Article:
As probably every half of a close couple can attest, there is some kind of secret signal we use to communicate with our partner — in full view of others, when we want no one else to know what we’re saying. Whether it’s signaling that a) it’s time to leave the Horowitz-Solomon wedding reception; b) I can’t stand these eight strangers we’ve been seated with; or c) does that food look as inedible to you as it does to me? — all of these thoughts can be conveniently communicated and easily understood between partners with just a subtle gesture. Usually.
In my case, it’s one perfectly raised eyebrow, usually my left. Don’t ask me how I can do it at will — I just can. And once B. sees it, he knows it means a) the party’s over; b) if I spend one more minute trying to chat with these pre-assigned tablemates my head will begin to spin around 360 degrees; or c) better to fill up on bread and dessert. Most times.
As for B., he’s got his own signal that tells me all I need to know — it’s a quick wink of one of his amazing turquoise eyes (the very first thing I ever noticed about him). It is code for: a) let’s blow this popsicle stand; b) ten more seconds with these insufferable strangers with whom the Horowitz-Solomons have seated us and I’m going to spontaneously self-combust; or c) what is that on my plate and where can I hide it? Almost all the time.
Do our signals ever get crossed? Er, maybe. All right, yes. In fact, three times at that one proverbial wedding reception. First, when B. thought my raised eyebrow meant I wanted to leave — he tried to rush me out the door before the bride had even changed into her second “yes-to-the-dress” dress of the evening. In truth, I had something in my other eye, which was squinting. The raised eyebrow was just a reflex of my non-squinting eye being wide open.
Or when I misread his wink as “time to go — don’t even think about starting a new topic of conversation.” I got up to leave immediately, even before the Viennese table had been set out (see my post an affair to remember if you’ve never heard of a Viennese table). In fact, the wink was his way of encouraging me to tell my latest funny story to that table of the most boring people on earth, thinking it would make the evening at least a little bit interesting. (Thankfully, he pulled me back just in time so that we didn’t miss out on the chocolate parfaits.)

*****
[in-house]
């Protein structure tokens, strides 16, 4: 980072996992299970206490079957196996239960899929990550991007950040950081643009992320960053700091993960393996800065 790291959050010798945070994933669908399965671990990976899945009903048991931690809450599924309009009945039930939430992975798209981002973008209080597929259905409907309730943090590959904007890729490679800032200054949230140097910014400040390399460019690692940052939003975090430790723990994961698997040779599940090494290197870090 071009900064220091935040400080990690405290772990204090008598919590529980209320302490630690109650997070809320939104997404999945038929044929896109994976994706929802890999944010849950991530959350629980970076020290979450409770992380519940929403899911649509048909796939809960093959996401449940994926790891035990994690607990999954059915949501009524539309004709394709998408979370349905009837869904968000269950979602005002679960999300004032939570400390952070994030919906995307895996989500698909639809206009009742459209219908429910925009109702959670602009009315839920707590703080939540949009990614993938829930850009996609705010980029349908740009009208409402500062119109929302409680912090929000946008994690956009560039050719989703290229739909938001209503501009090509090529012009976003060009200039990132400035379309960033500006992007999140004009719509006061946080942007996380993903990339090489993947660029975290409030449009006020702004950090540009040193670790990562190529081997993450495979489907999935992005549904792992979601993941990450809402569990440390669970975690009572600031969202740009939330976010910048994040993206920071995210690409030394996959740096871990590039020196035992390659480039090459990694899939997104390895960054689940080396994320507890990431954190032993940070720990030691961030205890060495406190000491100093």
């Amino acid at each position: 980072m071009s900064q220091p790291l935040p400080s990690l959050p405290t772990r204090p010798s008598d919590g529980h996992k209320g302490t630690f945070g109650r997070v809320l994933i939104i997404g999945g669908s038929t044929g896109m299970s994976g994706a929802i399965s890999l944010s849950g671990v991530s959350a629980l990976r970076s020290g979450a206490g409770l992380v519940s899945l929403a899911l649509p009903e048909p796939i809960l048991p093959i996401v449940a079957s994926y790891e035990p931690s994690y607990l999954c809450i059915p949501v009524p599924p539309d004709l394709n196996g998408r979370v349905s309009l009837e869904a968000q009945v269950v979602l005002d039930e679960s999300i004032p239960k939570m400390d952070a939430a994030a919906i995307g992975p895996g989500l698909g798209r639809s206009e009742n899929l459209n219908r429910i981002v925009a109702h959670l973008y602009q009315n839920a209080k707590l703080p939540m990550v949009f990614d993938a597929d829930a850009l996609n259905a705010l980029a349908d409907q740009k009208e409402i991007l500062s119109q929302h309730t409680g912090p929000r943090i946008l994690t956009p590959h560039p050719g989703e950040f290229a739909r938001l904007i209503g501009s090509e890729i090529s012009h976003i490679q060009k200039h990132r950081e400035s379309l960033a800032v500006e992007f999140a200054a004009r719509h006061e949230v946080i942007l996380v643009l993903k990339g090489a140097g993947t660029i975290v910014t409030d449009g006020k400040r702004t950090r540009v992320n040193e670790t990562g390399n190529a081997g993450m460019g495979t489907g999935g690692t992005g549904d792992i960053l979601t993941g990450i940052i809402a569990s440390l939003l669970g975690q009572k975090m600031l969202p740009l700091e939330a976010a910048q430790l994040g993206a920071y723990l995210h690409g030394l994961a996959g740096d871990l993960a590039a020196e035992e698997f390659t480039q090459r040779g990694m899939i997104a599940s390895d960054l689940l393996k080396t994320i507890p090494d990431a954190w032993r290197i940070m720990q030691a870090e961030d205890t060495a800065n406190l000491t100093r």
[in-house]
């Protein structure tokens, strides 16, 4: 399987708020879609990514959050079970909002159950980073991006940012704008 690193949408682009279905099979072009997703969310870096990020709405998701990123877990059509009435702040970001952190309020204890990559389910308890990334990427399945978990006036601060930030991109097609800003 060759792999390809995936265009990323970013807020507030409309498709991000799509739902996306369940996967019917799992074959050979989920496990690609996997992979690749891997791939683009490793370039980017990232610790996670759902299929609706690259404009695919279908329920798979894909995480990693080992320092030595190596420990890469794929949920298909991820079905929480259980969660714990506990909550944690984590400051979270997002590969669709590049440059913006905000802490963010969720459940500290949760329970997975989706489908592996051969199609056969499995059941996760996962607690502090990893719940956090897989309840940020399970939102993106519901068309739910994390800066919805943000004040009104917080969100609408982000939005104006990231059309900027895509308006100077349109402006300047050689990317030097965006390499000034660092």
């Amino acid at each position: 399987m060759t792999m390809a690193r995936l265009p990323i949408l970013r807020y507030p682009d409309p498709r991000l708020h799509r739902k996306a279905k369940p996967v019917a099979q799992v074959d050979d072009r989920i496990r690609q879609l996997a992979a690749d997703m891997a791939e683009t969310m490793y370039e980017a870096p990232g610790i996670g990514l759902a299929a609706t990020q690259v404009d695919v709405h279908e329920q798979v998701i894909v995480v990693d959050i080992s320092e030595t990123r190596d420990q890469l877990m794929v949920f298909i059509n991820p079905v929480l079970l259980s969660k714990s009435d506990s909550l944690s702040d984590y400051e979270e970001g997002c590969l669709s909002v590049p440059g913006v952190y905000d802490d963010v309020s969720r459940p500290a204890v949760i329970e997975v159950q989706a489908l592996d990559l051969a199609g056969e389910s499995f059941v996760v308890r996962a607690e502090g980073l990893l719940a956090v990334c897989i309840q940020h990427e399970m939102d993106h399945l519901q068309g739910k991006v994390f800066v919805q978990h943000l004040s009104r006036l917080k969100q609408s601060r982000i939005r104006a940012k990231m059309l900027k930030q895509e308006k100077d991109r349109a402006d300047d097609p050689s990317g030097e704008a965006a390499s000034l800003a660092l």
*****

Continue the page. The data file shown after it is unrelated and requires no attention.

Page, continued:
And when we both sent our “danger Will Robinson — do not eat!” signal to each other. Or so we thought. The truth was, I was raising my eyebrow in awe of the eyebrow-raising presentation of the catered dinner while he was winking at me because he was flirting. The result? Two very hungry people who passed on what looked like an absolutely delicious entrée (nary a crumb of stuffed derma to be seen!) because of a misread signal.
Okay, so maybe subtle, private signals between partners can sometimes go awry. But what about those signals that everyone knows — those most universal of signals that strangers share everyday? Why is it so hard for road signals to be received and perceived clearly? It’s really not difficult. To wit:
Hey, Ms. BMW — are you thinking of changing lanes? Give me a clue. You, Mr. SUV — want to make a right? Just push that lever on the left of your steering column — the one that goes tikka, tikka, tikka — up before you do so. And whoa, Sir Range Rover — see that traffic sign that says, “No left turn. Right turn only”? It’s not a suggestion, buddy.
When I’m sending my traffic signals, please take a second and think before blaring your horn at me. Like if I’m sitting in the right lane at a red light with my turn signal on but not moving, maybe its because the sign directly above the light says “no turn on red” and not because I’m an idiot. (You really want to go IQ to IQ with me, Ms. Gas Guzzler?) Or when I’m stopped behind a sanitation truck with my left signal on, perhaps consider slowing down and letting me cut in front of you, Mr. Maserati. That one is a suggestion — a suggestion that you be a mensch. Do the right thing and I’ll reward you with a wave — my signal for “thanks.”
You know what we could all use these days? A little bit of a signal switch. If you take that angry middle-finger salute and just add your index finger to it, bam! You’ve got a peace sign. And a peace sign could never, never be confused with that middle-finger dismissal (the same way “the Corvette could nevuh be confused with the Buick Skylark!” as per Marisa Tomei’s big-haired Mona Lisa Vito in My Cousin Vinny).
The lesson here? Choose your signals wisely. Read others’ signals carefully. And always, always, go with the Corvette.
© 2019 Claudia Grossman